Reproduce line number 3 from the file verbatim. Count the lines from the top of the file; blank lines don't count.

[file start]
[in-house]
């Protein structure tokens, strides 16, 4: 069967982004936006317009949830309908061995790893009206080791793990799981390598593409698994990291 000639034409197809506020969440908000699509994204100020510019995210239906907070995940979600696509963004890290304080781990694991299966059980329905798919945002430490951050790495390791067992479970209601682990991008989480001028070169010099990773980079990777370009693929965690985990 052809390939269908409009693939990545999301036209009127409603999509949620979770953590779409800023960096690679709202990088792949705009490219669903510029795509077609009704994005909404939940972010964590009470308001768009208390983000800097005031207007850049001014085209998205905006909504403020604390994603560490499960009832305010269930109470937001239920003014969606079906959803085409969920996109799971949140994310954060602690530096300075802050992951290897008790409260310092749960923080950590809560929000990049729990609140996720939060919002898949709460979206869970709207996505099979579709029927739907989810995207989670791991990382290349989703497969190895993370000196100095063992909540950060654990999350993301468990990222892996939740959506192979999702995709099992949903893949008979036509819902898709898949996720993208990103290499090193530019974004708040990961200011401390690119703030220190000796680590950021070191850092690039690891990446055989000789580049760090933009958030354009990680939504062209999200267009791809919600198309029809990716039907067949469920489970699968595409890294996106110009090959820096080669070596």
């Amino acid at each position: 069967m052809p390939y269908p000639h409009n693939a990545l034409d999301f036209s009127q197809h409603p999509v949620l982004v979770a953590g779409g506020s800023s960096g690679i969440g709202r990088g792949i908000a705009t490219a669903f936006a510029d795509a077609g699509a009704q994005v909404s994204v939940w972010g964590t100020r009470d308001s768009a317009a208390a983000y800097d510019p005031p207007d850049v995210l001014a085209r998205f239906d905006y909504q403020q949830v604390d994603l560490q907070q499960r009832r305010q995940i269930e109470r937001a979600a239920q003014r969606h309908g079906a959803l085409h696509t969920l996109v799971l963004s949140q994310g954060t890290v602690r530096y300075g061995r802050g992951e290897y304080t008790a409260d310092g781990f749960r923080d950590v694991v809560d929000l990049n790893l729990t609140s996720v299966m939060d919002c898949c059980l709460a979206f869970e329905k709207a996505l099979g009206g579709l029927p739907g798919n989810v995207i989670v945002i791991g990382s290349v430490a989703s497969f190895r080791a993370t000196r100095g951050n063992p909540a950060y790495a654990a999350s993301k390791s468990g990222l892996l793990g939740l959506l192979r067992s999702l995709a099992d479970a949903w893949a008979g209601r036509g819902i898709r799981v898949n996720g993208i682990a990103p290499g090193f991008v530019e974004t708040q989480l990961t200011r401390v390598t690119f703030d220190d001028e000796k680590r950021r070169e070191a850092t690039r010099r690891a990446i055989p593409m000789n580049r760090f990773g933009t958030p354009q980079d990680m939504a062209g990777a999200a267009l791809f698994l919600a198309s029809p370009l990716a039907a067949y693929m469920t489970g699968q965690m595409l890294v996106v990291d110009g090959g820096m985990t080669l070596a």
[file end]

């Amino acid at each position: 069967m052809p390939y269908p000639h409009n693939a990545l034409d999301f036209s009127q197809h409603p999509v949620l982004v979770a953590g779409g506020s800023s960096g690679i969440g709202r990088g792949i908000a705009t490219a669903f936006a510029d795509a077609g699509a009704q994005v909404s994204v939940w972010g964590t100020r009470d308001s768009a317009a208390a983000y800097d510019p005031p207007d850049v995210l001014a085209r998205f239906d905006y909504q403020q949830v604390d994603l560490q907070q499960r009832r305010q995940i269930e109470r937001a979600a239920q003014r969606h309908g079906a959803l085409h696509t969920l996109v799971l963004s949140q994310g954060t890290v602690r530096y300075g061995r802050g992951e290897y304080t008790a409260d310092g781990f749960r923080d950590v694991v809560d929000l990049n790893l729990t609140s996720v299966m939060d919002c898949c059980l709460a979206f869970e329905k709207a996505l099979g009206g579709l029927p739907g798919n989810v995207i989670v945002i791991g990382s290349v430490a989703s497969f190895r080791a993370t000196r100095g951050n063992p909540a950060y790495a654990a999350s993301k390791s468990g990222l892996l793990g939740l959506l192979r067992s999702l995709a099992d479970a949903w893949a008979g209601r036509g819902i898709r799981v898949n996720g993208i682990a990103p290499g090193f991008v530019e974004t708040q989480l990961t200011r401390v390598t690119f703030d220190d001028e000796k680590r950021r070169e070191a850092t690039r010099r690891a990446i055989p593409m000789n580049r760090f990773g933009t958030p354009q980079d990680m939504a062209g990777a999200a267009l791809f698994l919600a198309s029809p370009l990716a039907a067949y693929m469920t489970g699968q965690m595409l890294v996106v990291d110009g090959g820096m985990t080669l070596a």